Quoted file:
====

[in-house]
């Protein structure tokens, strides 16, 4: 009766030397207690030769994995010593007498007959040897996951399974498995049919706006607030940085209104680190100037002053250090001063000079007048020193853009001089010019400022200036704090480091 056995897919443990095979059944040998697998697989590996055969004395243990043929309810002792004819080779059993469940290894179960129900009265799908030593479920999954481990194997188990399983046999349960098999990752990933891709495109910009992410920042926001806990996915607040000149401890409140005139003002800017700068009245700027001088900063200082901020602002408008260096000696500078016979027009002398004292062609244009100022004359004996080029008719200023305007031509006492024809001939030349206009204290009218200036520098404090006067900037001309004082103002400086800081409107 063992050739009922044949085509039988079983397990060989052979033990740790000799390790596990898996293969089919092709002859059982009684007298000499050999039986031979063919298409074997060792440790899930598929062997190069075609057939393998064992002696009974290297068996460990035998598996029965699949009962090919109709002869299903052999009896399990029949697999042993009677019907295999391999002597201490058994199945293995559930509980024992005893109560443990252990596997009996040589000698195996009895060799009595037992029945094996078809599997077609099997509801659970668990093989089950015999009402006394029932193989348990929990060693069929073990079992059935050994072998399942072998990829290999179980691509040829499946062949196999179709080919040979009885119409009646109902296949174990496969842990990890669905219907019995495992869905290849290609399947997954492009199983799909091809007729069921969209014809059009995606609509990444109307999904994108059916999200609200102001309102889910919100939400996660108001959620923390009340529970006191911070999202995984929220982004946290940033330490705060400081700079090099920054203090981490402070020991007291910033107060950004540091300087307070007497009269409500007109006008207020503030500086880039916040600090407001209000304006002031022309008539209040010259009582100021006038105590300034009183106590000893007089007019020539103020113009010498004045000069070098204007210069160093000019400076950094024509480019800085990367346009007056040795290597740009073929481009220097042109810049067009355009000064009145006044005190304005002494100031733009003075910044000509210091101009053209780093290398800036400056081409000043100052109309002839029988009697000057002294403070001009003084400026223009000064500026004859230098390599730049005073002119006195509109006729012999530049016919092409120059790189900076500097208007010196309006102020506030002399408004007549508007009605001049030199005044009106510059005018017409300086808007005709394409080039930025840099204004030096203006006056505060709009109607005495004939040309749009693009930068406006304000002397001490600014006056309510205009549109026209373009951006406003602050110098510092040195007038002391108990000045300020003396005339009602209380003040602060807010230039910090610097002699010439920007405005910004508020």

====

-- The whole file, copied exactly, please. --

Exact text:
[in-house]
């Protein structure tokens, strides 16, 4: 009766030397207690030769994995010593007498007959040897996951399974498995049919706006607030940085209104680190100037002053250090001063000079007048020193853009001089010019400022200036704090480091 056995897919443990095979059944040998697998697989590996055969004395243990043929309810002792004819080779059993469940290894179960129900009265799908030593479920999954481990194997188990399983046999349960098999990752990933891709495109910009992410920042926001806990996915607040000149401890409140005139003002800017700068009245700027001088900063200082901020602002408008260096000696500078016979027009002398004292062609244009100022004359004996080029008719200023305007031509006492024809001939030349206009204290009218200036520098404090006067900037001309004082103002400086800081409107 063992050739009922044949085509039988079983397990060989052979033990740790000799390790596990898996293969089919092709002859059982009684007298000499050999039986031979063919298409074997060792440790899930598929062997190069075609057939393998064992002696009974290297068996460990035998598996029965699949009962090919109709002869299903052999009896399990029949697999042993009677019907295999391999002597201490058994199945293995559930509980024992005893109560443990252990596997009996040589000698195996009895060799009595037992029945094996078809599997077609099997509801659970668990093989089950015999009402006394029932193989348990929990060693069929073990079992059935050994072998399942072998990829290999179980691509040829499946062949196999179709080919040979009885119409009646109902296949174990496969842990990890669905219907019995495992869905290849290609399947997954492009199983799909091809007729069921969209014809059009995606609509990444109307999904994108059916999200609200102001309102889910919100939400996660108001959620923390009340529970006191911070999202995984929220982004946290940033330490705060400081700079090099920054203090981490402070020991007291910033107060950004540091300087307070007497009269409500007109006008207020503030500086880039916040600090407001209000304006002031022309008539209040010259009582100021006038105590300034009183106590000893007089007019020539103020113009010498004045000069070098204007210069160093000019400076950094024509480019800085990367346009007056040795290597740009073929481009220097042109810049067009355009000064009145006044005190304005002494100031733009003075910044000509210091101009053209780093290398800036400056081409000043100052109309002839029988009697000057002294403070001009003084400026223009000064500026004859230098390599730049005073002119006195509109006729012999530049016919092409120059790189900076500097208007010196309006102020506030002399408004007549508007009605001049030199005044009106510059005018017409300086808007005709394409080039930025840099204004030096203006006056505060709009109607005495004939040309749009693009930068406006304000002397001490600014006056309510205009549109026209373009951006406003602050110098510092040195007038002391108990000045300020003396005339009602209380003040602060807010230039910090610097002699010439920007405005910004508020």